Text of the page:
OPED: People with disabilities often victims of police violence
People with disabilities are very much at risk of being harmed or killed when encountering police.
In fact, a recently released white paper commissioned by the Ruderman Family Foundation and titled "Disability: The Missing Word When We Talk about Policing and Violence," estimates that disabled people make up a third to a half of all people killed by law enforcement officers.
This is what happens when police don't know or care that they are dealing with disabled people, or when their perceptions of disability are clouded by ignorance.
Consider the case of Ethan Saylor, a 26-year-old man with Down syndrome and an IQ of 40 who was killed in 2013 by off-duty officer moonlighting as mall security in Frederick, Md. Police were dispatched to remove Saylor from a theater after he insisted on seeing a movie for a second time without buying another ticket. Police used such force attempting to subdue and remove Saylor that his larynx was crushed and he died.
In 2010, John Williams, a Native American man who was hard of hearing and worked as a woodcarver, crossed a Seattle street. He was carrying a knife and a block of wood. A city policeman exited his vehicle with his gun drawn and ordered Williams to drop the knife. Williams didn't comply and, within seconds, the officer shot him dead.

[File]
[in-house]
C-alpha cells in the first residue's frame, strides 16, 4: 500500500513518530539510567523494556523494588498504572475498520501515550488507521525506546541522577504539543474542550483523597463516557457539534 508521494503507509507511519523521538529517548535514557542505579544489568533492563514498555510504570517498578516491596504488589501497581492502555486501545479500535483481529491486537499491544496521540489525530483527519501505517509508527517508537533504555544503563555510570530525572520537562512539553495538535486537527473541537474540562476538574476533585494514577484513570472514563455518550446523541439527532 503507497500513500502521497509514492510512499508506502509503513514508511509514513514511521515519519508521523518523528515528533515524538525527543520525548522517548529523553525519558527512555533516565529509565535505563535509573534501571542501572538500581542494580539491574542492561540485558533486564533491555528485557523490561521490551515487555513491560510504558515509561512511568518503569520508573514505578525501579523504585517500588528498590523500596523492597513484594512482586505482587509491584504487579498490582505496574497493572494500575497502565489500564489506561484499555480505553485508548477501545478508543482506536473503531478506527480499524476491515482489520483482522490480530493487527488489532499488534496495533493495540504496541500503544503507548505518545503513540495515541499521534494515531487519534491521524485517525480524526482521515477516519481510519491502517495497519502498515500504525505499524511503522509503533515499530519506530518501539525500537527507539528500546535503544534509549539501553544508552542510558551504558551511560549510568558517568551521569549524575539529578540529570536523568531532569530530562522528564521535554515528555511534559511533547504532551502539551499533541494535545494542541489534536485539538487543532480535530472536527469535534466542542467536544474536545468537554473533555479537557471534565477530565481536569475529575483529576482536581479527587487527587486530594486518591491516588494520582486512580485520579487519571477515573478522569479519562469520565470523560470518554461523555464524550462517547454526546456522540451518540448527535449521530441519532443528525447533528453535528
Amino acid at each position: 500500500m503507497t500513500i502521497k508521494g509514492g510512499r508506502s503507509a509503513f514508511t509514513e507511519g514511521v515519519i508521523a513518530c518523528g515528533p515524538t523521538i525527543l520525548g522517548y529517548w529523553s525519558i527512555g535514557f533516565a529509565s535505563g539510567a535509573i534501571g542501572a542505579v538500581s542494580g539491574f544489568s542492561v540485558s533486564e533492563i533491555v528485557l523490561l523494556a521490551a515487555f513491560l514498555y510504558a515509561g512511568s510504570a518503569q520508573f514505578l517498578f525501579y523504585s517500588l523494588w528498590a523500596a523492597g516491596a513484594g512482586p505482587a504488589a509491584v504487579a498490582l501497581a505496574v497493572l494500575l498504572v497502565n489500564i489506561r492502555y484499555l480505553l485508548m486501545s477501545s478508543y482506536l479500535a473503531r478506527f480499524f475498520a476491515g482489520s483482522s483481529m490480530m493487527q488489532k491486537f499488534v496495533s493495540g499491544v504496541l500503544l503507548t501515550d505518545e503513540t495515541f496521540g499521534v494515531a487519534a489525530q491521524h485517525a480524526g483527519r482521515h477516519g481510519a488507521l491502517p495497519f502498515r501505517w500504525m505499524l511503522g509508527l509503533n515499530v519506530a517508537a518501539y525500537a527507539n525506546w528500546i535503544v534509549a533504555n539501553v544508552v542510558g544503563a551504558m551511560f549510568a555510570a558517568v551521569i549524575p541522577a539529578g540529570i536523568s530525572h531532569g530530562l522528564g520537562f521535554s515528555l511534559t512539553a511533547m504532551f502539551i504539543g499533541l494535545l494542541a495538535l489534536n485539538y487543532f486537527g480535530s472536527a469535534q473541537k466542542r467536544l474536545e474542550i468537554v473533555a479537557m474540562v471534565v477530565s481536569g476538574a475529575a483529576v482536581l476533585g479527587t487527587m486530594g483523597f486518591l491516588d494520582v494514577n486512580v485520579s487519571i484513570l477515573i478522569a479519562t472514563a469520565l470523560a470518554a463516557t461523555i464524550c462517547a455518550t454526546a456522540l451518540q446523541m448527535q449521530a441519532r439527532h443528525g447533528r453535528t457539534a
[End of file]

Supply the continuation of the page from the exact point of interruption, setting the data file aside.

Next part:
Several instances of police killing people with psychiatric disabilities who were feeling distraught or agitated have also received a degree of media attention. But the white paper says it's difficult to know when disabled people are killed or injured by police unless their stories are reported in the media because there is no requirement that any such statistics be kept by law enforcement agencies.
The white paper also points out the majority of those killed in use-of-force cases that attract widespread attention are also people with disabilities, including Eric Garner (multiple health issues), Freddie Gray (history of lead poisoning) and Sandra Bland (depression). But the media often misses or downplays the significance of this aspect of the victims' lives and how it may have escalated the fatal encounter.
"When disabled Americans get killed and their stories are lost or segregated from each other in the media, we miss an opportunity to learn from tragedies, identify patterns, and push for necessary reforms," the white paper says.
The problem is bigger than that. Those who seek to hold the police accountable for their actions must also better understand and defend the lives of people with disabilities. As the white paper puts it, "The needs of disabled people aren't special. There is nothing special about not wanting to be shot."
— Mike Ervin is a writer and disability rights activist living in Chicago.